3. What do you find most surprising about his opinions? Are there any that you disagree with?
Find at least five words with negative prefixes in the text
Match the words with the prefixes to create words with the opposite meaning
Decide which of the words below can be preceded by over- or under-
Match the two parts of these phrases
Answer the questions
1. What helps you perform well at work, for example, a quiet working environment, a good team spirit?
2. What sort of targets do you have to meet?
3. How often do you have appraisals? Do they give you a sense of achievement?
4. Do you under- or overestimate your achievements?
5. Are you overworked? Is your section or department understaffed?
Read the article and do the task below
Profile: Carlos Slim
by James Quinn
Carlos Slim is either the world’s richest or second-richest man, with a fortune estimated to be in excess of $67 bn. Possibly the richest man you’ve never heard of, until recently his influence had largely been restricted to his native Latin America, where his sprawling family empire controls more than 200 companies, spanning everything from banking and retail to telecoms, roadbuilding and restaurants.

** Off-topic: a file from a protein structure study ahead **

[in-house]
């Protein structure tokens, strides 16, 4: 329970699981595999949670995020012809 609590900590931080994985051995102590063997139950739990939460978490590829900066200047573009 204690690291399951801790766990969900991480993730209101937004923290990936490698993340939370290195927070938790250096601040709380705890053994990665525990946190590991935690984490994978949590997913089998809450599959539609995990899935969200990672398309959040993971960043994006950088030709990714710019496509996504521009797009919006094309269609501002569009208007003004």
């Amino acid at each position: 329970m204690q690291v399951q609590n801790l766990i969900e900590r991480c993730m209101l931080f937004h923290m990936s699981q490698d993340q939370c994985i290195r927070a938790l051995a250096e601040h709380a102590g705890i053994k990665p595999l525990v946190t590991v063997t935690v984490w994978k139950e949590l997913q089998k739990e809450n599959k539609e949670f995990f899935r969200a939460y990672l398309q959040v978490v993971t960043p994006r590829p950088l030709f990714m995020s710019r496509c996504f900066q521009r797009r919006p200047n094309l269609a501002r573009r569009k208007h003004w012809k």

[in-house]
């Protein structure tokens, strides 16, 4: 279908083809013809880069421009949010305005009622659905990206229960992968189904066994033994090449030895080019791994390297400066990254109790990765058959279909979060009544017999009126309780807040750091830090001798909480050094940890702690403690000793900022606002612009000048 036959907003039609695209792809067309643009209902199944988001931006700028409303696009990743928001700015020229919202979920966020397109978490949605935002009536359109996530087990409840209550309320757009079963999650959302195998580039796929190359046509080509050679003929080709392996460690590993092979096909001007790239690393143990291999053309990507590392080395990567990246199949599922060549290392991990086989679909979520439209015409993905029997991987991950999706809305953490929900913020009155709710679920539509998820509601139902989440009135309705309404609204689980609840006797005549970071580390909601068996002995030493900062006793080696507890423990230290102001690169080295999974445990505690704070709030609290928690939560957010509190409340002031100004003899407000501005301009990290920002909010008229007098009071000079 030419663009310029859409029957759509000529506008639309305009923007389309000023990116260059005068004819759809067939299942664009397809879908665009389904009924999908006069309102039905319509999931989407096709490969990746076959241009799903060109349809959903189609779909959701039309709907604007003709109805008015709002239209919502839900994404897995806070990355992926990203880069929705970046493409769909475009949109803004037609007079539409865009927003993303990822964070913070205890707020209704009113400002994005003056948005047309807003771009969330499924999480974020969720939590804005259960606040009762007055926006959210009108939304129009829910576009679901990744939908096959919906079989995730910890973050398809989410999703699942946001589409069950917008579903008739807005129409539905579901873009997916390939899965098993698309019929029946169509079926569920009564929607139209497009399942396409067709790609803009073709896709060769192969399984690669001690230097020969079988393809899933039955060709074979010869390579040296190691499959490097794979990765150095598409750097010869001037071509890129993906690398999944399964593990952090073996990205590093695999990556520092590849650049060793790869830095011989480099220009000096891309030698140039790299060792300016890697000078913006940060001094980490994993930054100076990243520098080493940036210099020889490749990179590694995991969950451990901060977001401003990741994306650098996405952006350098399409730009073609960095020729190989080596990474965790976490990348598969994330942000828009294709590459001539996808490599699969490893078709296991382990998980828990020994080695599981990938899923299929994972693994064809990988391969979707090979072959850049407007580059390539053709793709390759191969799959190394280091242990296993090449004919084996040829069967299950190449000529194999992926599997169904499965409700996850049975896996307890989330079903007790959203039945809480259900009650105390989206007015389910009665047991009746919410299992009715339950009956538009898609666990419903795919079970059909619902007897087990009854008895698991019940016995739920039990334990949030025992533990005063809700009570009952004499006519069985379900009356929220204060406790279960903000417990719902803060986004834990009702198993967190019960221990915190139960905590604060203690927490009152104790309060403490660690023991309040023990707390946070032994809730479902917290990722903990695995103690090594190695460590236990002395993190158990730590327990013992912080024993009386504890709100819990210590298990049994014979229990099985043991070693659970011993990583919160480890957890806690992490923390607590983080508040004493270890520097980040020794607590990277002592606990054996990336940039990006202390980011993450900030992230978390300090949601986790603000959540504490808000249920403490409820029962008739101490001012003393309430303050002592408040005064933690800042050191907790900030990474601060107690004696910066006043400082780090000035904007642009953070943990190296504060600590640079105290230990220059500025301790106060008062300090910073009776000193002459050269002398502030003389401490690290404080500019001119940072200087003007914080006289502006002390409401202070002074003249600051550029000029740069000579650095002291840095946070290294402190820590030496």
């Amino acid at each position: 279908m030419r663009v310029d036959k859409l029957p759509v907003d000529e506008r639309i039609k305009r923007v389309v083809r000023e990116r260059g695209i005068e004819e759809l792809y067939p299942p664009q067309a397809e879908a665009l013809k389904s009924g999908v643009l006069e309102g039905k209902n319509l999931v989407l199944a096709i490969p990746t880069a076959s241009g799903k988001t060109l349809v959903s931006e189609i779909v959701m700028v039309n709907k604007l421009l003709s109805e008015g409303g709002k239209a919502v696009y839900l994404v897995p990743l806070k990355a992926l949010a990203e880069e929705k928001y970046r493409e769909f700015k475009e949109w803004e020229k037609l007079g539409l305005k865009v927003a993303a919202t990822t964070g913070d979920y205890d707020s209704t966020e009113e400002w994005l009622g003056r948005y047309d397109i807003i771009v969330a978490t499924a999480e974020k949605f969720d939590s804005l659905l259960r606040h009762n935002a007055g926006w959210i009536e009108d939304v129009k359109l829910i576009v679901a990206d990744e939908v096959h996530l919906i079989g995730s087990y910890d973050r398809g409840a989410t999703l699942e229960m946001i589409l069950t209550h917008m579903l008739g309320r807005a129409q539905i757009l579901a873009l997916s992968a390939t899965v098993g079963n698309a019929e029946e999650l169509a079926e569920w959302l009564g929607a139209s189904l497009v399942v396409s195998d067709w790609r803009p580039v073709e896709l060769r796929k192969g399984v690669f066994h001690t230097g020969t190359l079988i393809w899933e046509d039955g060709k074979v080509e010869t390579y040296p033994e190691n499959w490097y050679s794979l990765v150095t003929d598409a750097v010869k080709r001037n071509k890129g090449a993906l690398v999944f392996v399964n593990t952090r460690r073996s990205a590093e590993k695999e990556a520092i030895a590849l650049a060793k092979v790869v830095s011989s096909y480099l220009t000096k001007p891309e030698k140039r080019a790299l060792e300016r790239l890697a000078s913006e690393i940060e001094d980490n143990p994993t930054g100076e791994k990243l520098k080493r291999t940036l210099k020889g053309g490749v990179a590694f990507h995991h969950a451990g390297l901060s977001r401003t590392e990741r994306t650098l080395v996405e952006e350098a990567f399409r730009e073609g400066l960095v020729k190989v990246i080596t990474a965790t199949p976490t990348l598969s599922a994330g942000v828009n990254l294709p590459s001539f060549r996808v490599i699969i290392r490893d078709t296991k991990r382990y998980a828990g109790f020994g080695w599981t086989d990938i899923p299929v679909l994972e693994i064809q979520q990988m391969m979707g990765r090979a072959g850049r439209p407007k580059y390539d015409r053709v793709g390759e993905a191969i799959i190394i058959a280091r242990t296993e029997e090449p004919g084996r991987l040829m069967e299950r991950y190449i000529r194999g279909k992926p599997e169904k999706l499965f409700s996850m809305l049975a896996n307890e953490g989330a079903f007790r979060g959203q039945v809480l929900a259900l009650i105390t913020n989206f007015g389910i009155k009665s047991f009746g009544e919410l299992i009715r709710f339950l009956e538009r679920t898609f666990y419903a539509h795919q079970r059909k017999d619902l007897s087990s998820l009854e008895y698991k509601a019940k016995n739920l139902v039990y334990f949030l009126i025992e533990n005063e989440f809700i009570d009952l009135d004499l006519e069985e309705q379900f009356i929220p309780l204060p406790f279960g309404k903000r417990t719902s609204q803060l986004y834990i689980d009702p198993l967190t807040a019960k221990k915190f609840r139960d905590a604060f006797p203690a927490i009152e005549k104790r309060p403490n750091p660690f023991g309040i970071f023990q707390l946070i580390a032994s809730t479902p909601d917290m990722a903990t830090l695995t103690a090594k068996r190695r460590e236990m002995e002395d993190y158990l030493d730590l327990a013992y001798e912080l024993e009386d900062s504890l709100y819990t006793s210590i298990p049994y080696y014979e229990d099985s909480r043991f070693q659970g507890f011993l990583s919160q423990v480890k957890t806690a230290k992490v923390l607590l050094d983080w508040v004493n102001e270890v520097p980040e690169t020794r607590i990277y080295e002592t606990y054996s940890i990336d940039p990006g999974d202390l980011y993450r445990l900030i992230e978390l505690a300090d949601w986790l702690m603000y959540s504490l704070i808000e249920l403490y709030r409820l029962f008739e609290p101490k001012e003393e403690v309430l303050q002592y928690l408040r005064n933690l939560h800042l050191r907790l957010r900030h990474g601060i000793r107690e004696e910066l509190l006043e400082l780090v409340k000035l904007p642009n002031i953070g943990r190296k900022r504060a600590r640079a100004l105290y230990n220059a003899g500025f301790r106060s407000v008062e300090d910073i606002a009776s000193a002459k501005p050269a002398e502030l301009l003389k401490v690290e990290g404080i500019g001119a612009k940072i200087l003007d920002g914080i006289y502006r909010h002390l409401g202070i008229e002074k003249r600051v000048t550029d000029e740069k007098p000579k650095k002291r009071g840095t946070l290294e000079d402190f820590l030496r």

But given the size of his fortune, he was unlikely to stay local for long. In recent years, he has begun to stretch his increasingly long tentacles north of the border and into the United States, and this week took the American intelligentsia somewhat by surprise by revealing plans to inject $250 m into the New York Times.
Slim puts his success down to his admiration for his father Julian — who emigrated from Lebanon aged 14 and made his fortune investing in property in the 1910-17 Mexican revolution — and to American oil billionaire Jean Paul Getty. Slim learned of Getty’s business acumen as a young boy and has gone on to mirror his ability to make money.
Aged 11, he invested in government saving bonds, keeping a detailed ledger to track all of his purchases. By 15, he had bought a very small shareholding in Banco Nacional de México — then the largest bank in Mexico, and one to which he has recently been linked with buying, as the current owner Citigroup looks to divest some of its assets.
While studying civil engineering at university in Mexico Сity, he realised the way to make money was from investing in companies, and so set up on his own as a stockbroker on graduation, working 14-hour days.